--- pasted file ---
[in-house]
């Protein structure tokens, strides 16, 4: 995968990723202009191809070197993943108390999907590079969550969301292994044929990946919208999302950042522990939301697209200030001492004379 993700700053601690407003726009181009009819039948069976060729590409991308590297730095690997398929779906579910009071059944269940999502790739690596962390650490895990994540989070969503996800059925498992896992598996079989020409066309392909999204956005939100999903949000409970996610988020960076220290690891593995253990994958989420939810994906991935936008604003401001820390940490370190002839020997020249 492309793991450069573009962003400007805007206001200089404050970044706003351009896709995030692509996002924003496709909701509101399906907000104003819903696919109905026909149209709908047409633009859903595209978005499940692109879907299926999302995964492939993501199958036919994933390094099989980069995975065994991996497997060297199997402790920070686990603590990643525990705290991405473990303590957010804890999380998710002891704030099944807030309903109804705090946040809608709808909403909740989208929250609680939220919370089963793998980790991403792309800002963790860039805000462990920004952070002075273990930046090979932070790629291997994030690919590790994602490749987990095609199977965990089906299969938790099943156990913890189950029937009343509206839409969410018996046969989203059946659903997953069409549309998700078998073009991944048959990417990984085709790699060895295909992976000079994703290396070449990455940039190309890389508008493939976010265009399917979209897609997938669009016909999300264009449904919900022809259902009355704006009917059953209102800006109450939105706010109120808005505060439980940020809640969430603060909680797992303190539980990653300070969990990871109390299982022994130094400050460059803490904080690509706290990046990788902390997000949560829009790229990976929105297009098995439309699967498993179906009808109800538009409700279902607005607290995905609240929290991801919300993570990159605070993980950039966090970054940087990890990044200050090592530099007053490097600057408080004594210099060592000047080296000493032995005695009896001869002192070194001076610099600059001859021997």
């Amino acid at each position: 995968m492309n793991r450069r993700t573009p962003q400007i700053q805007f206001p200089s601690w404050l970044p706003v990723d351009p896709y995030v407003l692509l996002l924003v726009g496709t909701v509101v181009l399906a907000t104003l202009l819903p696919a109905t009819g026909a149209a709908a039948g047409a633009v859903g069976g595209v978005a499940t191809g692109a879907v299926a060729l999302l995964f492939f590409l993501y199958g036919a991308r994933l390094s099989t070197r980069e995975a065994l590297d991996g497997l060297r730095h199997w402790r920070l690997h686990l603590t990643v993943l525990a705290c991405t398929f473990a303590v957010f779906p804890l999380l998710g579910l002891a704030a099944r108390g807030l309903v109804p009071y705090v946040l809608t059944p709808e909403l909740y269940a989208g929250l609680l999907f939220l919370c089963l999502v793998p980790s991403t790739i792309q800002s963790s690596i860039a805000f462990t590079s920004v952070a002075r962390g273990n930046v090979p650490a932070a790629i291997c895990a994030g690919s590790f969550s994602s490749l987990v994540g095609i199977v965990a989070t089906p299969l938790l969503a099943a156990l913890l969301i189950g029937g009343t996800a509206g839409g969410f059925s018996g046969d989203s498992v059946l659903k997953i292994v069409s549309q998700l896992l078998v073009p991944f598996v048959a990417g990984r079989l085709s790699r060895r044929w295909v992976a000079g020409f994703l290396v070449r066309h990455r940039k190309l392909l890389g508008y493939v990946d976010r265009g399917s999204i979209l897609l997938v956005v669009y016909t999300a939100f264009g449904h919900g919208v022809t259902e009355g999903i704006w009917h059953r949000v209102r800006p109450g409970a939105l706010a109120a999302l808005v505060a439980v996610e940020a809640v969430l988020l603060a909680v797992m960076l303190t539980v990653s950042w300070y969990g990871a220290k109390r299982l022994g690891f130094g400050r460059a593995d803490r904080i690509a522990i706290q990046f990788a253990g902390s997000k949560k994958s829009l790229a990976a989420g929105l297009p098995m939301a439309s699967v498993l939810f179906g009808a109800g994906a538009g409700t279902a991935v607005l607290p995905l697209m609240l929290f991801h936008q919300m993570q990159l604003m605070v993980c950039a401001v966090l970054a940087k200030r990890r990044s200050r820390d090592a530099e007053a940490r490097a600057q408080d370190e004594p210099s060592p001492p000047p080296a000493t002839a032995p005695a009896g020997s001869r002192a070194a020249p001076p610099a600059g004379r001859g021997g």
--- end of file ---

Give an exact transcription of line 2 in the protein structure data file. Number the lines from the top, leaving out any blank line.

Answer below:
């Protein structure tokens, strides 16, 4: 995968990723202009191809070197993943108390999907590079969550969301292994044929990946919208999302950042522990939301697209200030001492004379 993700700053601690407003726009181009009819039948069976060729590409991308590297730095690997398929779906579910009071059944269940999502790739690596962390650490895990994540989070969503996800059925498992896992598996079989020409066309392909999204956005939100999903949000409970996610988020960076220290690891593995253990994958989420939810994906991935936008604003401001820390940490370190002839020997020249 492309793991450069573009962003400007805007206001200089404050970044706003351009896709995030692509996002924003496709909701509101399906907000104003819903696919109905026909149209709908047409633009859903595209978005499940692109879907299926999302995964492939993501199958036919994933390094099989980069995975065994991996497997060297199997402790920070686990603590990643525990705290991405473990303590957010804890999380998710002891704030099944807030309903109804705090946040809608709808909403909740989208929250609680939220919370089963793998980790991403792309800002963790860039805000462990920004952070002075273990930046090979932070790629291997994030690919590790994602490749987990095609199977965990089906299969938790099943156990913890189950029937009343509206839409969410018996046969989203059946659903997953069409549309998700078998073009991944048959990417990984085709790699060895295909992976000079994703290396070449990455940039190309890389508008493939976010265009399917979209897609997938669009016909999300264009449904919900022809259902009355704006009917059953209102800006109450939105706010109120808005505060439980940020809640969430603060909680797992303190539980990653300070969990990871109390299982022994130094400050460059803490904080690509706290990046990788902390997000949560829009790229990976929105297009098995439309699967498993179906009808109800538009409700279902607005607290995905609240929290991801919300993570990159605070993980950039966090970054940087990890990044200050090592530099007053490097600057408080004594210099060592000047080296000493032995005695009896001869002192070194001076610099600059001859021997």